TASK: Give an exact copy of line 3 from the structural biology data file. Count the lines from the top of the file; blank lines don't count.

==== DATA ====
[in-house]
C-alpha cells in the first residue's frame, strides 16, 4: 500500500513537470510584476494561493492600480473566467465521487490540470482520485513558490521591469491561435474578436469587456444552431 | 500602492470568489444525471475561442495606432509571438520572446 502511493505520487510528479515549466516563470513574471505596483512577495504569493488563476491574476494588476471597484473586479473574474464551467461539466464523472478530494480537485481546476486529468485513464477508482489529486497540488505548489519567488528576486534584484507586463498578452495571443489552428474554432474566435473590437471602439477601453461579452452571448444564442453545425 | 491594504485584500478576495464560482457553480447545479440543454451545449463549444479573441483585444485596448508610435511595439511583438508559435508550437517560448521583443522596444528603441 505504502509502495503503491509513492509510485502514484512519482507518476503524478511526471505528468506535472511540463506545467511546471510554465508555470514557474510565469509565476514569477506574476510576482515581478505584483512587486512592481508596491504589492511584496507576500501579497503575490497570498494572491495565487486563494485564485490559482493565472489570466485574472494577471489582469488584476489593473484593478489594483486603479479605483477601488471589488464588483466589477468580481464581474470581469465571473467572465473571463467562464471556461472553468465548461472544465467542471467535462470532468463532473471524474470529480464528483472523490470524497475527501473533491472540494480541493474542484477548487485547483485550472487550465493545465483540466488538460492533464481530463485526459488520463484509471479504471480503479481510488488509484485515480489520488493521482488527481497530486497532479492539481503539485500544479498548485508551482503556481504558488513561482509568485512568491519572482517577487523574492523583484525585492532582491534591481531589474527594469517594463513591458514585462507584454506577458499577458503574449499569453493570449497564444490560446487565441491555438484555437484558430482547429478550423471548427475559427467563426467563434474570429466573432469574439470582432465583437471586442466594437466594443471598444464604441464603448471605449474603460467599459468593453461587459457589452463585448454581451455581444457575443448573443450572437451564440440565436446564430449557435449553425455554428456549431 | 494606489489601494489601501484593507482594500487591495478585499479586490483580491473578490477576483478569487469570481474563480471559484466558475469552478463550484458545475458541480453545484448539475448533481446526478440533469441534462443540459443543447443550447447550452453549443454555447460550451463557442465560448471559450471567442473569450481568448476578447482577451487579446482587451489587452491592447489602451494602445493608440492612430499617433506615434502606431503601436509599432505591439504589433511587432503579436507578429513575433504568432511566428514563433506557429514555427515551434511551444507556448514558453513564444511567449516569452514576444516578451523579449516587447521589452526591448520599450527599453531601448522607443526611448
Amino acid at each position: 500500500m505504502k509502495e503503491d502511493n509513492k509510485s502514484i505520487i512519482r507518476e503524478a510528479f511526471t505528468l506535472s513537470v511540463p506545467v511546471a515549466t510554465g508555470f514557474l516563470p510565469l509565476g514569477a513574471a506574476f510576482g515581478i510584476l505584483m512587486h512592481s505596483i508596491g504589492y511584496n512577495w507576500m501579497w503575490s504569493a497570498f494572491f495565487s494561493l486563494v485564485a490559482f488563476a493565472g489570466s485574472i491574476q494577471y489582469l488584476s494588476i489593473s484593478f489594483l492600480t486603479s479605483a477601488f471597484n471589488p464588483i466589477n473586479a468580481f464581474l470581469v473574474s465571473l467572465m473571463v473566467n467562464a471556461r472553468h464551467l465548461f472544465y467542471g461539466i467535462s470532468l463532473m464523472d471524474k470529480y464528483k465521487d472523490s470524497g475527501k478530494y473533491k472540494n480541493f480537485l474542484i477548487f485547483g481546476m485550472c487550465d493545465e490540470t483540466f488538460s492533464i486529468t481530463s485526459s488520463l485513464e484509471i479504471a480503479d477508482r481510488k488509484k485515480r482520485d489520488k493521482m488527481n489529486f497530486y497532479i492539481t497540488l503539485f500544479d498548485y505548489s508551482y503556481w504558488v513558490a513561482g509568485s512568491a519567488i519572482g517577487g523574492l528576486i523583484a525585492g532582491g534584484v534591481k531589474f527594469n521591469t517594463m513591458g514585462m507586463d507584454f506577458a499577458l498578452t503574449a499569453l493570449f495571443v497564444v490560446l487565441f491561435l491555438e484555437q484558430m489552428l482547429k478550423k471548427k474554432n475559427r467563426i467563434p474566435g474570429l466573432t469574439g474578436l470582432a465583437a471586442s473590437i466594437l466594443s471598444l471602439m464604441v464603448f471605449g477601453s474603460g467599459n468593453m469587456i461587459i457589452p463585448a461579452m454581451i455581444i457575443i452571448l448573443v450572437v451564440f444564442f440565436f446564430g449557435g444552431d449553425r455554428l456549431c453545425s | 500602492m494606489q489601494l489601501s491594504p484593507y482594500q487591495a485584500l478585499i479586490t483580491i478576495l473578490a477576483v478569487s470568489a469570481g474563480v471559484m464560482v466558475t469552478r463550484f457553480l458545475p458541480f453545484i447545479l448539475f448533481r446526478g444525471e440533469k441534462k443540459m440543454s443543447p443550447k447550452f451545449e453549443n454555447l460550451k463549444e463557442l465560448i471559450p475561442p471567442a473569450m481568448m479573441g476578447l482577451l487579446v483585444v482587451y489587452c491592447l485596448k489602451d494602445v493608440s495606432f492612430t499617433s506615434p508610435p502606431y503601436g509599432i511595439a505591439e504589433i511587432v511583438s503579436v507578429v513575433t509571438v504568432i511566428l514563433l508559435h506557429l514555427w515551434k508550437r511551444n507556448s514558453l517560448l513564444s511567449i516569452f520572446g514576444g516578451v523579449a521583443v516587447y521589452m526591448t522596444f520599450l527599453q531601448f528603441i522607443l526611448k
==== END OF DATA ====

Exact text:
Amino acid at each position: 500500500m505504502k509502495e503503491d502511493n509513492k509510485s502514484i505520487i512519482r507518476e503524478a510528479f511526471t505528468l506535472s513537470v511540463p506545467v511546471a515549466t510554465g508555470f514557474l516563470p510565469l509565476g514569477a513574471a506574476f510576482g515581478i510584476l505584483m512587486h512592481s505596483i508596491g504589492y511584496n512577495w507576500m501579497w503575490s504569493a497570498f494572491f495565487s494561493l486563494v485564485a490559482f488563476a493565472g489570466s485574472i491574476q494577471y489582469l488584476s494588476i489593473s484593478f489594483l492600480t486603479s479605483a477601488f471597484n471589488p464588483i466589477n473586479a468580481f464581474l470581469v473574474s465571473l467572465m473571463v473566467n467562464a471556461r472553468h464551467l465548461f472544465y467542471g461539466i467535462s470532468l463532473m464523472d471524474k470529480y464528483k465521487d472523490s470524497g475527501k478530494y473533491k472540494n480541493f480537485l474542484i477548487f485547483g481546476m485550472c487550465d493545465e490540470t483540466f488538460s492533464i486529468t481530463s485526459s488520463l485513464e484509471i479504471a480503479d477508482r481510488k488509484k485515480r482520485d489520488k493521482m488527481n489529486f497530486y497532479i492539481t497540488l503539485f500544479d498548485y505548489s508551482y503556481w504558488v513558490a513561482g509568485s512568491a519567488i519572482g517577487g523574492l528576486i523583484a525585492g532582491g534584484v534591481k531589474f527594469n521591469t517594463m513591458g514585462m507586463d507584454f506577458a499577458l498578452t503574449a499569453l493570449f495571443v497564444v490560446l487565441f491561435l491555438e484555437q484558430m489552428l482547429k478550423k471548427k474554432n475559427r467563426i467563434p474566435g474570429l466573432t469574439g474578436l470582432a465583437a471586442s473590437i466594437l466594443s471598444l471602439m464604441v464603448f471605449g477601453s474603460g467599459n468593453m469587456i461587459i457589452p463585448a461579452m454581451i455581444i457575443i452571448l448573443v450572437v451564440f444564442f440565436f446564430g449557435g444552431d449553425r455554428l456549431c453545425s | 500602492m494606489q489601494l489601501s491594504p484593507y482594500q487591495a485584500l478585499i479586490t483580491i478576495l473578490a477576483v478569487s470568489a469570481g474563480v471559484m464560482v466558475t469552478r463550484f457553480l458545475p458541480f453545484i447545479l448539475f448533481r446526478g444525471e440533469k441534462k443540459m440543454s443543447p443550447k447550452f451545449e453549443n454555447l460550451k463549444e463557442l465560448i471559450p475561442p471567442a473569450m481568448m479573441g476578447l482577451l487579446v483585444v482587451y489587452c491592447l485596448k489602451d494602445v493608440s495606432f492612430t499617433s506615434p508610435p502606431y503601436g509599432i511595439a505591439e504589433i511587432v511583438s503579436v507578429v513575433t509571438v504568432i511566428l514563433l508559435h506557429l514555427w515551434k508550437r511551444n507556448s514558453l517560448l513564444s511567449i516569452f520572446g514576444g516578451v523579449a521583443v516587447y521589452m526591448t522596444f520599450l527599453q531601448f528603441i522607443l526611448k